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California

High interest rate loans could soon be capped in California under plan approved by lawmakers

Regulators accuse Cash Call of improperly collecting from borrowers
The California Legislature on Sept. 13 approved a law to place new caps on consumer loans.
(Brendan Smialowski / Getty Images)

California lawmakers voted to rein in predatory lenders on Friday, sending to the governor a bill to cap interest rates on loans of $2,500 to $9,999 for the first time in more than three decades.

After rejecting similar proposals in prior years, the Legislature approved the bill with the support of influential lawmakers, religious groups, unions, civil rights organizations, local governments and even some lenders.

“It’s been such a hard climb to get here,” Assemblywoman Monique Limón (D-Santa Barbara) said. “It’s not just a win from a policy perspective, but a huge institutional and historic win as well. It’s bigger than just this policy because so many legislators have tried in the past.”

The legislation prohibits lenders from charging more than 36% plus a federal funds rate, now around 2%, on $2,500 to $9,999 loans. Gov. Gavin Newsom’s signature would make California the 38th state in the nation to enact such a policy.

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Supporters said the bill is long overdue.

“If you say you’re concerned with high costs in California, you must be doubly concerned with predatory lending practices,” Assembly Speaker Anthony Rendon (D-Lakewood) said. “People who are living paycheck to paycheck, and must borrow for unexpected expenses find those expenses rise faster than every other expense because of indefensible interest rates.”

Lawmakers restricted interest caps to loans under $2,500 in 1985, leaving no limit for rates on loans up to $10,000.

“Basically anyone who is strapped for cash month to month and who doesn’t have access to good credit opportunities, they will turn to these types of products,” said Marisabel Torres, policy director at the Center for Responsible Lending. “Unfortunately in California, not having a loan cap in this range leaves them vulnerable to really predatory practices.”

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Some lenders have chosen to charge triple-digit interest rates that exceed 200%, leading more than one-third of borrowers to default on their payments, according to state data.

The California Supreme Court in a decision last year determined that high interest rates on consumer loans over $2,500 can be deemed unconscionable under state law.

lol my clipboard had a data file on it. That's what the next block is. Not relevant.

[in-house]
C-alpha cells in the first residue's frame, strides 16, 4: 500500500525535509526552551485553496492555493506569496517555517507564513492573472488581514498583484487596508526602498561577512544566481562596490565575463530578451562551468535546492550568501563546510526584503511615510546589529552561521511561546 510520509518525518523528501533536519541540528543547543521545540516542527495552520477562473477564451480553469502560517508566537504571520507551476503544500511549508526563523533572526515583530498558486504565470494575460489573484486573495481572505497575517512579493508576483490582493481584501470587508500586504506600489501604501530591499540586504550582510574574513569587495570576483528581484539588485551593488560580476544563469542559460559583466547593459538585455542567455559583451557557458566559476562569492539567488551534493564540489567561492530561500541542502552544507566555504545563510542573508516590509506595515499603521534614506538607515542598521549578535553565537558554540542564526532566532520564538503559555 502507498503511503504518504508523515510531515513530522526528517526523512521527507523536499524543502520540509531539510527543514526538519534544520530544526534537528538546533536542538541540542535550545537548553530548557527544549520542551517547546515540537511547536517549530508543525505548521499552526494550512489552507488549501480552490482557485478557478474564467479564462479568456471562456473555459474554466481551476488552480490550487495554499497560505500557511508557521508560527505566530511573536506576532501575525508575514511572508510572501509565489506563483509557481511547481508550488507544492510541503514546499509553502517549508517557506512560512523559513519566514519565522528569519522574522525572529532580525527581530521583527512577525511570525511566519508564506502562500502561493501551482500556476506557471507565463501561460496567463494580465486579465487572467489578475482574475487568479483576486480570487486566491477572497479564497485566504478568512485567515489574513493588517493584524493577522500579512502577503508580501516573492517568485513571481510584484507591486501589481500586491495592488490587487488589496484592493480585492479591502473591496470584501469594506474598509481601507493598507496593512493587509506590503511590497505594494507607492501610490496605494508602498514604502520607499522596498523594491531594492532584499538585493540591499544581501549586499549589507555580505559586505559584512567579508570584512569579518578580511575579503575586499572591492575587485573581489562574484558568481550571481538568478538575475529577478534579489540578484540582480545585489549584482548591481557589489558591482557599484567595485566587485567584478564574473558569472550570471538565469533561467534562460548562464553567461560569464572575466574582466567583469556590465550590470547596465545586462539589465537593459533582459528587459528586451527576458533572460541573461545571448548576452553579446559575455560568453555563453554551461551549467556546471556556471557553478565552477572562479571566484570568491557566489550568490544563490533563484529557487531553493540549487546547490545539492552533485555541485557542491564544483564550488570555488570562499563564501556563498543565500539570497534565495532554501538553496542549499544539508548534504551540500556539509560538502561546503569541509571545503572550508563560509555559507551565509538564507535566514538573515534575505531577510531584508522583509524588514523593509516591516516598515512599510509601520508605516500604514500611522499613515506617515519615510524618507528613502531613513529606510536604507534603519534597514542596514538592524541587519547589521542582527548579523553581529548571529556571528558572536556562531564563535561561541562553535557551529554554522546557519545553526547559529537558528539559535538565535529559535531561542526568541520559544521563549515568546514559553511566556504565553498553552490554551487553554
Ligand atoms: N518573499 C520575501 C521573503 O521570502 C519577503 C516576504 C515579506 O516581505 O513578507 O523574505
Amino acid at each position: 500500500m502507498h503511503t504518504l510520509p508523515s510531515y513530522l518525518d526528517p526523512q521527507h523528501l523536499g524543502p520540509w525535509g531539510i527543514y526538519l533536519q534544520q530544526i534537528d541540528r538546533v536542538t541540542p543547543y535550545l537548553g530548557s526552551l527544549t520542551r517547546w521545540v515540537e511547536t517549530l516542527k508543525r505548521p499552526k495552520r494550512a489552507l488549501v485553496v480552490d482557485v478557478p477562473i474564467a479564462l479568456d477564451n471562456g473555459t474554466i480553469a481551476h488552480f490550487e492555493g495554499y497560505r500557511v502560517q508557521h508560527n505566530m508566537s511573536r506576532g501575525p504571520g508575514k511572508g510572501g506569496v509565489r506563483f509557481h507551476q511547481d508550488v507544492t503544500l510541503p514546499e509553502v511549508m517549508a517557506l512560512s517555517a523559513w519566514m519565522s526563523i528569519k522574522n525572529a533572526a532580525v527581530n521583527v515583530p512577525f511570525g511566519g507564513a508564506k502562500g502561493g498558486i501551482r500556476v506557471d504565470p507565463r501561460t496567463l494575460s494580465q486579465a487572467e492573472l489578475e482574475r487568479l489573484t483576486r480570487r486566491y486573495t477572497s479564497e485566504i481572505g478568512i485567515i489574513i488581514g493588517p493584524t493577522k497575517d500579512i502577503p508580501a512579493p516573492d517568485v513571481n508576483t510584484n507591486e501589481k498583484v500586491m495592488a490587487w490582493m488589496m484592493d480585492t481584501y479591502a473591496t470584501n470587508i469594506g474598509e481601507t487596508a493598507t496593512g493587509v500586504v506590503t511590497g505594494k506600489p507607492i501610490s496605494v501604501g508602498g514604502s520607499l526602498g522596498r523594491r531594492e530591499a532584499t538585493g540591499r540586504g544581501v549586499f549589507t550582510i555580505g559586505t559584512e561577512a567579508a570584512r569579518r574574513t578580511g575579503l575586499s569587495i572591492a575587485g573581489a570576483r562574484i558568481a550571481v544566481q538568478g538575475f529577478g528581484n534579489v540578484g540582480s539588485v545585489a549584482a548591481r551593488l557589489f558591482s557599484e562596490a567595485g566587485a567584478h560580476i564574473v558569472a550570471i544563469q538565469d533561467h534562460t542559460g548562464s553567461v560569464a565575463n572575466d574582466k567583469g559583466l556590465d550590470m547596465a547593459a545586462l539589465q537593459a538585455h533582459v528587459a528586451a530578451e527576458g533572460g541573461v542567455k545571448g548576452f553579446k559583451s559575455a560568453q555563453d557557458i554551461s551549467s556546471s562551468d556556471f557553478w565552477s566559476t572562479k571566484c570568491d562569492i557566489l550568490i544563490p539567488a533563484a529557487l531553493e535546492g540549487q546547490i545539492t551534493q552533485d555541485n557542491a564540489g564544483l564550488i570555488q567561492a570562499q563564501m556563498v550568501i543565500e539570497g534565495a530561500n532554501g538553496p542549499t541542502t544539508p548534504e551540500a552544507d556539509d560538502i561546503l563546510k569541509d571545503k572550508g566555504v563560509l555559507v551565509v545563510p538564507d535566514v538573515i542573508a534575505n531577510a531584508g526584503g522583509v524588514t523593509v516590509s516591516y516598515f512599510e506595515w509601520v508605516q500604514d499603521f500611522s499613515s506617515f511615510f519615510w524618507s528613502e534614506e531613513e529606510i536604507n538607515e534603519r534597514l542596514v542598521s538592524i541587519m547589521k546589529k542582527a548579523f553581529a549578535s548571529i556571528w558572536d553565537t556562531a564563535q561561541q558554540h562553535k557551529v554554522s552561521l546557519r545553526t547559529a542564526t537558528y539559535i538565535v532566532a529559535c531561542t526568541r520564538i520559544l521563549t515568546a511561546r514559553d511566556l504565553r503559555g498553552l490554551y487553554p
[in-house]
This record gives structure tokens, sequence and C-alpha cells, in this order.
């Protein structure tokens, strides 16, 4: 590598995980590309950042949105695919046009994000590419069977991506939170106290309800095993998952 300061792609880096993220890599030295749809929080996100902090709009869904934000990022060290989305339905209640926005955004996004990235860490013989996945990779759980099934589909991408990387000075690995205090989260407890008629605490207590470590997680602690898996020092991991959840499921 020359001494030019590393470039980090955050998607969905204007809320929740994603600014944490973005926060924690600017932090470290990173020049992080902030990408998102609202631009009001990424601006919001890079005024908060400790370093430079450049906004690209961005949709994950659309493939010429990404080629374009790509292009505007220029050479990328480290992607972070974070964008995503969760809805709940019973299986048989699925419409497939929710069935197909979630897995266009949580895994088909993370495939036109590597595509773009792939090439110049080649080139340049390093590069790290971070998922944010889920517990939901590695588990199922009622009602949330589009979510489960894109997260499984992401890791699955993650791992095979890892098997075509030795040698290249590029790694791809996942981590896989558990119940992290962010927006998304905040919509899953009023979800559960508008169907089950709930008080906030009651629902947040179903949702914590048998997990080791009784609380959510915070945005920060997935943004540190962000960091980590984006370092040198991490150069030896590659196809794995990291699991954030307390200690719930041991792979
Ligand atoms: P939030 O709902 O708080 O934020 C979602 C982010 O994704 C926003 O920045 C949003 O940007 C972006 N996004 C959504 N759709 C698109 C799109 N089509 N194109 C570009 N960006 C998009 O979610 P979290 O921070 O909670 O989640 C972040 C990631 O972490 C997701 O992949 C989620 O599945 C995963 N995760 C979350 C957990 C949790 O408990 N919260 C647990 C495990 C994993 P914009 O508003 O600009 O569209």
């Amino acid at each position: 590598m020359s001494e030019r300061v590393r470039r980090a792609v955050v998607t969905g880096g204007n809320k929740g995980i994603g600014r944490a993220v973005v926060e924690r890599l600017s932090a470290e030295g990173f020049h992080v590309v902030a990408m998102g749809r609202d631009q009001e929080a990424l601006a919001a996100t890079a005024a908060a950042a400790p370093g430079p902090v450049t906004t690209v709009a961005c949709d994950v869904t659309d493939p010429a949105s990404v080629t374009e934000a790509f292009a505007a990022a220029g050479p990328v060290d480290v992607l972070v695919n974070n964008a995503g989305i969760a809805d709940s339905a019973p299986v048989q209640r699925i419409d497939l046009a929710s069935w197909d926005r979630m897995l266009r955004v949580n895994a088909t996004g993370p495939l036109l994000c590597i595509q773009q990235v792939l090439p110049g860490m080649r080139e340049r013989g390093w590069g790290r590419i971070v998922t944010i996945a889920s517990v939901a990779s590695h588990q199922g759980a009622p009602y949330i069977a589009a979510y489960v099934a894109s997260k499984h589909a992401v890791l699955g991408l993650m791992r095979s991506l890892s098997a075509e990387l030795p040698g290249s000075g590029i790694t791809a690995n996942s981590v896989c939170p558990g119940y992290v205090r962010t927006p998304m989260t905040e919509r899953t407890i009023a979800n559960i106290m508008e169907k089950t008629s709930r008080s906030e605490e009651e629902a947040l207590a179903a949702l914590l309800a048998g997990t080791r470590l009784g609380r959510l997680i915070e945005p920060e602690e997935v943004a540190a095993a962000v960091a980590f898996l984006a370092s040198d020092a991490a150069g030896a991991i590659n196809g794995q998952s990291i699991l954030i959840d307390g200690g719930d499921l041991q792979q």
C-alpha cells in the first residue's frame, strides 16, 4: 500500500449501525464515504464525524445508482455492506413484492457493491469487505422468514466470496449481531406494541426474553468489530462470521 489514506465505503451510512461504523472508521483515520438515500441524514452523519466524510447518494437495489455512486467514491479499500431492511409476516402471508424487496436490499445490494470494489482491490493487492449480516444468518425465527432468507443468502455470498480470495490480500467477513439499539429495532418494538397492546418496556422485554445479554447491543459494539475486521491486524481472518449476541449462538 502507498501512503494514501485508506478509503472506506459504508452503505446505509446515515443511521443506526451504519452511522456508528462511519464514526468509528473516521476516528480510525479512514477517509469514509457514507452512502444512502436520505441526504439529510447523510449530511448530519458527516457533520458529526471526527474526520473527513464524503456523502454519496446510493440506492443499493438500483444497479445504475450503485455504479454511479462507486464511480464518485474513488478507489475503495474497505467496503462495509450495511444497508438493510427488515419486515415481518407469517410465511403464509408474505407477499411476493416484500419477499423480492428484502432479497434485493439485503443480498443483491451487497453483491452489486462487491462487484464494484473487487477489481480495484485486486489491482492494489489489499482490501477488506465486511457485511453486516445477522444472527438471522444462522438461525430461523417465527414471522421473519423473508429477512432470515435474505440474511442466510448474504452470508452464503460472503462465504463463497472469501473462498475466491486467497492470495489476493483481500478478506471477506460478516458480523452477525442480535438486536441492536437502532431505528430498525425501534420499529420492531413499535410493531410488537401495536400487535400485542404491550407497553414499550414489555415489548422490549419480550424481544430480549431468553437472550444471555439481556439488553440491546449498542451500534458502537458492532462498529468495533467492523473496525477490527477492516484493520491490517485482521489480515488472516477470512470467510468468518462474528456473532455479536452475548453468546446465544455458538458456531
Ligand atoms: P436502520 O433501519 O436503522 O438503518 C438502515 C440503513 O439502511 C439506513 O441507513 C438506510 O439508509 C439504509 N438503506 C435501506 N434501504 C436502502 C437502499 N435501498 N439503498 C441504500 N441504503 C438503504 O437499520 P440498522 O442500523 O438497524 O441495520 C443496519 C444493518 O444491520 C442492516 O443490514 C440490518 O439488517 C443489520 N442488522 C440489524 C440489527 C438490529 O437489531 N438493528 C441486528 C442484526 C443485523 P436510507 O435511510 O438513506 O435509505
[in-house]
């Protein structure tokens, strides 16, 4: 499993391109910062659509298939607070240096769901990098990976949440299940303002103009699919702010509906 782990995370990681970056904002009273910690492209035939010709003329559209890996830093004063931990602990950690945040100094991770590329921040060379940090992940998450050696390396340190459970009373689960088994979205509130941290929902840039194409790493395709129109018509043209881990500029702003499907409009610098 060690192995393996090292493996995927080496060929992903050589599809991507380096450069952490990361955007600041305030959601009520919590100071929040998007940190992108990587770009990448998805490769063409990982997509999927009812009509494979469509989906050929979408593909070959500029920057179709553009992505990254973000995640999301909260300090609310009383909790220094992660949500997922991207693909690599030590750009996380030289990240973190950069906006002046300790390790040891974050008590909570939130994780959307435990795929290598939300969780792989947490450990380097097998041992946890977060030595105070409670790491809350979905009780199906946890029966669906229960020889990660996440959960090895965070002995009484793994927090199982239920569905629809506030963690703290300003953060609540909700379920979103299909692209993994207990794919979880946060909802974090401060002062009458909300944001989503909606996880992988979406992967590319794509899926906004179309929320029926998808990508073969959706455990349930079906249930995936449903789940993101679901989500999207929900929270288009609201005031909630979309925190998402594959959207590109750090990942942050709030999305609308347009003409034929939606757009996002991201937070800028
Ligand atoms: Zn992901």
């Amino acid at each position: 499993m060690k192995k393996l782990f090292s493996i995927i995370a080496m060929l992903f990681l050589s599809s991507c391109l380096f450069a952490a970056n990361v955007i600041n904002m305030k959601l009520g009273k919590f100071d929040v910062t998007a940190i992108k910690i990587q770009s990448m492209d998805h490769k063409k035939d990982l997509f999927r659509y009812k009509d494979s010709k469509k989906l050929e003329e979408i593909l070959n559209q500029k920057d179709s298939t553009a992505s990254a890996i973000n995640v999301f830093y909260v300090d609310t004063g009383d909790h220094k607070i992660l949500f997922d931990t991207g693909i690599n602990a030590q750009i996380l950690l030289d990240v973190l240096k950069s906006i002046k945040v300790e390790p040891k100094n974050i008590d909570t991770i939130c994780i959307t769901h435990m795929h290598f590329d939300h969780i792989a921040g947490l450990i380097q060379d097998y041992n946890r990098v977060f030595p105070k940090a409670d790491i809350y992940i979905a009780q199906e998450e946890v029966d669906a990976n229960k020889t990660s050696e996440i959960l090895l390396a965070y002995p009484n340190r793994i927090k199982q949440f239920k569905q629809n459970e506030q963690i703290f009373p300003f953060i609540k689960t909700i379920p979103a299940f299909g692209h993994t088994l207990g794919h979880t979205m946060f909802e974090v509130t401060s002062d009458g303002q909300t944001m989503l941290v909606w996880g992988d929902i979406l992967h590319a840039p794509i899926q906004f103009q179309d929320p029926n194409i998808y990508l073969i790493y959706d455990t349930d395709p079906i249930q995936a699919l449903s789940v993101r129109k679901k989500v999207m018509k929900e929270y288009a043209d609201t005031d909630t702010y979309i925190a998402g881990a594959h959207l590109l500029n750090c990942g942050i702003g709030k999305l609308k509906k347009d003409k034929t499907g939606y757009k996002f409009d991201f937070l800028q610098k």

During a debate on the Senate floor, Sen. Holly Mitchell (D-Los Angeles) provided an example of a man who took out a $2,700 car title loan that cost him nearly $11,000 to pay back. Mitchell said he spoke only Spanish, but the lender provided documents in English.

“Those are the kinds of scenarios this bill is attempting to address,” Mitchell said. “I, for one, would never want a constituent of mine or a family member to be taken advantage of when they are attempting to deal with ordinary or real life challenges.”

Opponents of the bill have argued that lenders would withdraw from the market or write fewer loans to borrowers who have a bad or limited credit history if the bill becomes law. The result, they say, could be that access to loans dries up for some Californians.

Lenders have lobbied heavily against the bill this year, including spending thousands of dollars on television and radio ads.

“We have to think about, where are people going to get credit?” Sen. Shannon Grove (R-Bakersfield) said. “If you have bad credit and you have not fulfilled your obligations in the past of paying your bills and making sure your credit is good, then you can’t just expect financial institutions to take a risk on you when you’re a bad risk in the first place.”

Limón has said financial institutions in her coalition already offer loans under the 36% cap.

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If enacted, lower default rates would serve as a measure of the law’s success. Limón said she will also keep tabs on the amount of money available to consumers and the number of people taking out loans, among other factors.

“I hope that the effect will be that all of the financial institutions are going to rethink what products they offer to consumers and the harm,” she said. “I hope that folks will start to change business practices and models.”

The Senate approved Assembly Bill 539 with a 30-5 vote on Friday. The Assembly followed and voted 59 to 7, sending the bill to Newsom.

The governor has not publicly endorsed the proposal or worked behind the scenes to help secure its passage. But his comments denouncing the payday lending industry, both before and after the 2018 election, give supporters hope that he will sign the bill.

“We respectfully urge Gov. Newsom, who in his inaugural address called out the abusive practices of predatory lenders, to reaffirm his commitment to California consumers and sign this bill into law when it reaches his desk,” said a statement from Lendmark Financial Services, OneMain Financial and Oportun, lenders that support the proposal.

Times staff writer Liam Dillon contributed to this report.


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